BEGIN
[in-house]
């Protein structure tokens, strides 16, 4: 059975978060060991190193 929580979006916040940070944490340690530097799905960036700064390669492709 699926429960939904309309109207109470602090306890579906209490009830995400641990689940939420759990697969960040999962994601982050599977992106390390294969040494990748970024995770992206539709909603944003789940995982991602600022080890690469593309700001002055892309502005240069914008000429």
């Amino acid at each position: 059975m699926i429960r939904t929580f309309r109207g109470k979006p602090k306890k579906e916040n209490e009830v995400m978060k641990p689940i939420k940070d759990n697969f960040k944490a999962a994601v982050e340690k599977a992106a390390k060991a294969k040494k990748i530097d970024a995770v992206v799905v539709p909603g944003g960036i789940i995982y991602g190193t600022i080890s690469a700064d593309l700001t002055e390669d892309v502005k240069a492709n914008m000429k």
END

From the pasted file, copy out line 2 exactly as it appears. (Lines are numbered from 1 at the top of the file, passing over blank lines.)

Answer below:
């Protein structure tokens, strides 16, 4: 059975978060060991190193 929580979006916040940070944490340690530097799905960036700064390669492709 699926429960939904309309109207109470602090306890579906209490009830995400641990689940939420759990697969960040999962994601982050599977992106390390294969040494990748970024995770992206539709909603944003789940995982991602600022080890690469593309700001002055892309502005240069914008000429």